Try some mind-body approaches. When you feel stressed, your body releases adrenaline, a hormone that temporarily causes your RHR (and blood pressure) to increase. Over time, this can damage artery walls, increasing your risk of blood clots, heart attack, and stroke.

Mindfulness meditation and other mind-body approaches (like yoga and acupuncture) can help you effectively manage stress and keep your RHR at normal levels. Take this short quiz to find out which mind-body approaches will work best for you. Then, check out my book New World Mindfulness for guidance on how to make short mindfulness meditation sessions a regular part of your life.

Become a social butterfly. A recent analysis published in the Proceedings of the National Academy of Sciences found that maintaining strong social connections lowers your risk of developing chronic inflammation, a root cause behind heart disease (and other chronic conditions). And in another study, people with positive, close, social relationships had a lower risk of heart disease compared to those involved in negative social relationships.

So, strive to develop and nurture those close, uplifting relationships with like-minded people. Get out of the house every day. Get involved in the community. Join a club. And connect regularly with friends and family. Your heart health most certainly depends on it!

Take heart-healthy supplements. Last, but certainly not least, several key nutrients can support your heart health and help keep it pumping at a normal rate. Here are six heart-healthy supplements I recommend taking daily:

  • A high-quality vitamin B complex that contains at least 30 mg of B6, 800 mcg of folate, and 1,000 mcg of B12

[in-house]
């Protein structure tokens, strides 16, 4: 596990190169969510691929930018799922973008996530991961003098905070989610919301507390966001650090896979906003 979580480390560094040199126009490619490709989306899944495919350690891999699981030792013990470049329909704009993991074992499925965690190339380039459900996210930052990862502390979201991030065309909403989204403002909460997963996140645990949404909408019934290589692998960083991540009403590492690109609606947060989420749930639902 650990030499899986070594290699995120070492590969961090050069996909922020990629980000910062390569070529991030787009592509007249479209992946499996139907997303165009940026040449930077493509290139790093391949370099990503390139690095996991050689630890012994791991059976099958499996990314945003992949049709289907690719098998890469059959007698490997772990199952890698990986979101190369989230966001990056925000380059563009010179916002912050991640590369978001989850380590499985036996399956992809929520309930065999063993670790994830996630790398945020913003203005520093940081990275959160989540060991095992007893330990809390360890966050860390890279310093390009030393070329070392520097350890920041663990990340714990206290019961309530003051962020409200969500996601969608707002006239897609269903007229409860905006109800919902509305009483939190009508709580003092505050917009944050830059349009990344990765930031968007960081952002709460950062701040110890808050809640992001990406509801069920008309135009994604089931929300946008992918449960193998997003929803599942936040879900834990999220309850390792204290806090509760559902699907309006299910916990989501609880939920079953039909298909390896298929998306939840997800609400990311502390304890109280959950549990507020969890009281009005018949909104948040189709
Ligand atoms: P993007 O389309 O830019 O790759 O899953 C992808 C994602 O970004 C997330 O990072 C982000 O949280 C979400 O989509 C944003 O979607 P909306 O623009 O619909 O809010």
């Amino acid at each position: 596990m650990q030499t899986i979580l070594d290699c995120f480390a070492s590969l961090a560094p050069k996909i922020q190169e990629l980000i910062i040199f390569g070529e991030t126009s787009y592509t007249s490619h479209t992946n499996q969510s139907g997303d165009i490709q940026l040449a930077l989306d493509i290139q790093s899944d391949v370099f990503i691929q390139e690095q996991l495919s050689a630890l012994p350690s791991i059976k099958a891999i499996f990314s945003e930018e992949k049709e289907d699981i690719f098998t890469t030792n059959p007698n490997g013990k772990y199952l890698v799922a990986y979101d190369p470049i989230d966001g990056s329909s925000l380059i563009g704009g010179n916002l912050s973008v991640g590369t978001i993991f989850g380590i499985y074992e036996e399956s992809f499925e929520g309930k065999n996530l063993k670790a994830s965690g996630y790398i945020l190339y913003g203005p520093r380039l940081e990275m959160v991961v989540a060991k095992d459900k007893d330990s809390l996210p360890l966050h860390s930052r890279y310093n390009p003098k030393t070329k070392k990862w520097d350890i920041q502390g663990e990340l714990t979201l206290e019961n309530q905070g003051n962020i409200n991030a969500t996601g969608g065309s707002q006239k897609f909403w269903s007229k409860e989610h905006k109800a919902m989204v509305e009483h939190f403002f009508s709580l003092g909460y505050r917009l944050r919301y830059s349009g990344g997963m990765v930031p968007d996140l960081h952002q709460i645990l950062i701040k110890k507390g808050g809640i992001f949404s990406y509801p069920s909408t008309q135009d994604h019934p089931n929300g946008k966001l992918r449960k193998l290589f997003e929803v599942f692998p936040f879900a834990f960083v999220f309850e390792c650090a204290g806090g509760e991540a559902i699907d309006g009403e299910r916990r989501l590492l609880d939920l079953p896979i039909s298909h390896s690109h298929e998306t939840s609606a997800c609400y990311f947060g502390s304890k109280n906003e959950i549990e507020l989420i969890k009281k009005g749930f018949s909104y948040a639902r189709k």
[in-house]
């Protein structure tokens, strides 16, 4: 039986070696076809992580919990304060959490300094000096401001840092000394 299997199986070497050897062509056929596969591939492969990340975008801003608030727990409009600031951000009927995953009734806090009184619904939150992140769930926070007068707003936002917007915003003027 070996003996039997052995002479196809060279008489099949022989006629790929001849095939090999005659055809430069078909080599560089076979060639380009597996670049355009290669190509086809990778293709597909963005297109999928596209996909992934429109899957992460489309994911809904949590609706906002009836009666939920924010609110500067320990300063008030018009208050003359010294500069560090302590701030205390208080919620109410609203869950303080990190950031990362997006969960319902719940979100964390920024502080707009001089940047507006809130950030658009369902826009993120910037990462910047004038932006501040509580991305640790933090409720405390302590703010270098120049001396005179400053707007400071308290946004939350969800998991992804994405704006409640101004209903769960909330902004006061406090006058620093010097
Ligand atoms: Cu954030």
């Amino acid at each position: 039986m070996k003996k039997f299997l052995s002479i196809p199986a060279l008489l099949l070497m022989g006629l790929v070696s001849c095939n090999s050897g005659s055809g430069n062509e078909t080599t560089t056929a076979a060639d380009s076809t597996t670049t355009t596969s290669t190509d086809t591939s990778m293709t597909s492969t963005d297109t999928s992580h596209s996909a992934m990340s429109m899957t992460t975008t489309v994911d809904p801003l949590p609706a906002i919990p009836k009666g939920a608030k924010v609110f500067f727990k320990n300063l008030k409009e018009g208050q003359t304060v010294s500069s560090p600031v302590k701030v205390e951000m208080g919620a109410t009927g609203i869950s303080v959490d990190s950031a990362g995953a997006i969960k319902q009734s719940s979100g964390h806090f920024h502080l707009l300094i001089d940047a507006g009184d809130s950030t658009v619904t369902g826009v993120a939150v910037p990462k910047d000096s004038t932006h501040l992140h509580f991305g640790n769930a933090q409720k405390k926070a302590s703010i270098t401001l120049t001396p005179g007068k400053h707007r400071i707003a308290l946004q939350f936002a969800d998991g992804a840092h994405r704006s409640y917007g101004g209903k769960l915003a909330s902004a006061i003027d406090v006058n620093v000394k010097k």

• Vitamin D3—250 mcg (10,000 IU)
  • Vitamin K2—150 mcg (Note: Vitamin K may interact with anticoagulant drugs, which are often prescribed to people with heart conditions. So, as always, consult with your physician before adding any supplements to your diet.)
  • Betaine—500 mg
  • L-carnitine—500 mg
  • Coenzyme Q10—200 mg

For more insight into natural ways to keep your RHR in the “sweet spot” and support your overall heart health as you get older, I encourage you to check out my Heart Attack Prevention and Repair Protocol. This innovative, online learning tool outlines the natural pathway to low blood pressure and a healthy heart…without ever taking a dangerous heart medication. To learn more, or to enroll today, click here now!


“Resting heart rate: a modifiable prognostic indicator of cardiovascular risk and outcomes?” Can J Cardiol. 2008;24 Suppl A(Suppl A):3A-8A. doi.org/10.1016/s0828-282x(08)71019-5 

“Elevated resting heart rate, physical fitness and all-cause mortality: a 16-year follow-up in the Copenhagen Male Study.” Heart 2013;99:882-887. doi.org/10.1136/heartjnl-2012-303375 

“Social support, depression, and heart disease: a ten year literature review.” Front Psychol. 2013;4:384. doi.org/10.3389/fpsyg.2013.00384 

“Your Guide to a Healthier, Happier, Longer Life.” AARP, 1/2/2019. (aarp.org/health/healthy-living/info-2019/guide-healthier-longer-life.html)